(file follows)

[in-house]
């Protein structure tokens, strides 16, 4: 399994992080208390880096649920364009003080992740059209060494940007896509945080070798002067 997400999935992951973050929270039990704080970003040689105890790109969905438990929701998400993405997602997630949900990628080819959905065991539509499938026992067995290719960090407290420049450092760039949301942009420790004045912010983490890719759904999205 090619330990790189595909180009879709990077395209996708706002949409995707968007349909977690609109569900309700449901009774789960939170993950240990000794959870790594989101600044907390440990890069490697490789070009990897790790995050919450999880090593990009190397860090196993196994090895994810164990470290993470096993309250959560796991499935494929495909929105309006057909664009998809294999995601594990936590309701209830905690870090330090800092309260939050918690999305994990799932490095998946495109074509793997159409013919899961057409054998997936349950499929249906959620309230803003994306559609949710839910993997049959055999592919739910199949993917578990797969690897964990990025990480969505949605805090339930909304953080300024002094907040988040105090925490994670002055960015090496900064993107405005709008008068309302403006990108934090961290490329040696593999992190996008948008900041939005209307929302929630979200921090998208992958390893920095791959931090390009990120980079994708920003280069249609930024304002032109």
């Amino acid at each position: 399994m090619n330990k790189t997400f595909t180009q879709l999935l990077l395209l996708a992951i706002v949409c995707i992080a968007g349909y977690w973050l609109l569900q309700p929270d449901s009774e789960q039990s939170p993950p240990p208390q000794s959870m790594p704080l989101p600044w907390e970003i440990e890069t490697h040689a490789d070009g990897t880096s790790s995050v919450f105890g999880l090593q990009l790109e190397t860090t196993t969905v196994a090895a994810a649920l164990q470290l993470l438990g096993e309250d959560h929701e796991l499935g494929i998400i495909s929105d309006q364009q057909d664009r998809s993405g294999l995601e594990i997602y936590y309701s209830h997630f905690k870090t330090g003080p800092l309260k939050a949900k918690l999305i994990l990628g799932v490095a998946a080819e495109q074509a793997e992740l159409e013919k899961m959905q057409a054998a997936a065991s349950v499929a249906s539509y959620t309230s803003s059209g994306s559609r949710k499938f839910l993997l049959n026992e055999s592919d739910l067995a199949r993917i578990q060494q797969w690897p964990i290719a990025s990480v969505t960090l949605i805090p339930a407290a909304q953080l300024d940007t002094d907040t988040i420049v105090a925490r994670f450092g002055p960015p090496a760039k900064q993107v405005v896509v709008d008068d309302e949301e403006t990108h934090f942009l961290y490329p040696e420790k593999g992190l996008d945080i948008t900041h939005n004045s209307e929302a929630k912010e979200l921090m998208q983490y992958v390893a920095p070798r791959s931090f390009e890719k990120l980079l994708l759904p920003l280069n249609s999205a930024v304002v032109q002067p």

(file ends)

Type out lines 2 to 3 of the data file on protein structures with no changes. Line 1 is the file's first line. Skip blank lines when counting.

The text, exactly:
């Protein structure tokens, strides 16, 4: 399994992080208390880096649920364009003080992740059209060494940007896509945080070798002067 997400999935992951973050929270039990704080970003040689105890790109969905438990929701998400993405997602997630949900990628080819959905065991539509499938026992067995290719960090407290420049450092760039949301942009420790004045912010983490890719759904999205 090619330990790189595909180009879709990077395209996708706002949409995707968007349909977690609109569900309700449901009774789960939170993950240990000794959870790594989101600044907390440990890069490697490789070009990897790790995050919450999880090593990009190397860090196993196994090895994810164990470290993470096993309250959560796991499935494929495909929105309006057909664009998809294999995601594990936590309701209830905690870090330090800092309260939050918690999305994990799932490095998946495109074509793997159409013919899961057409054998997936349950499929249906959620309230803003994306559609949710839910993997049959055999592919739910199949993917578990797969690897964990990025990480969505949605805090339930909304953080300024002094907040988040105090925490994670002055960015090496900064993107405005709008008068309302403006990108934090961290490329040696593999992190996008948008900041939005209307929302929630979200921090998208992958390893920095791959931090390009990120980079994708920003280069249609930024304002032109």
């Amino acid at each position: 399994m090619n330990k790189t997400f595909t180009q879709l999935l990077l395209l996708a992951i706002v949409c995707i992080a968007g349909y977690w973050l609109l569900q309700p929270d449901s009774e789960q039990s939170p993950p240990p208390q000794s959870m790594p704080l989101p600044w907390e970003i440990e890069t490697h040689a490789d070009g990897t880096s790790s995050v919450f105890g999880l090593q990009l790109e190397t860090t196993t969905v196994a090895a994810a649920l164990q470290l993470l438990g096993e309250d959560h929701e796991l499935g494929i998400i495909s929105d309006q364009q057909d664009r998809s993405g294999l995601e594990i997602y936590y309701s209830h997630f905690k870090t330090g003080p800092l309260k939050a949900k918690l999305i994990l990628g799932v490095a998946a080819e495109q074509a793997e992740l159409e013919k899961m959905q057409a054998a997936a065991s349950v499929a249906s539509y959620t309230s803003s059209g994306s559609r949710k499938f839910l993997l049959n026992e055999s592919d739910l067995a199949r993917i578990q060494q797969w690897p964990i290719a990025s990480v969505t960090l949605i805090p339930a407290a909304q953080l300024d940007t002094d907040t988040i420049v105090a925490r994670f450092g002055p960015p090496a760039k900064q993107v405005v896509v709008d008068d309302e949301e403006t990108h934090f942009l961290y490329p040696e420790k593999g992190l996008d945080i948008t900041h939005n004045s209307e929302a929630k912010e979200l921090m998208q983490y992958v390893a920095p070798r791959s931090f390009e890719k990120l980079l994708l759904p920003l280069n249609s999205a930024v304002v032109q002067p």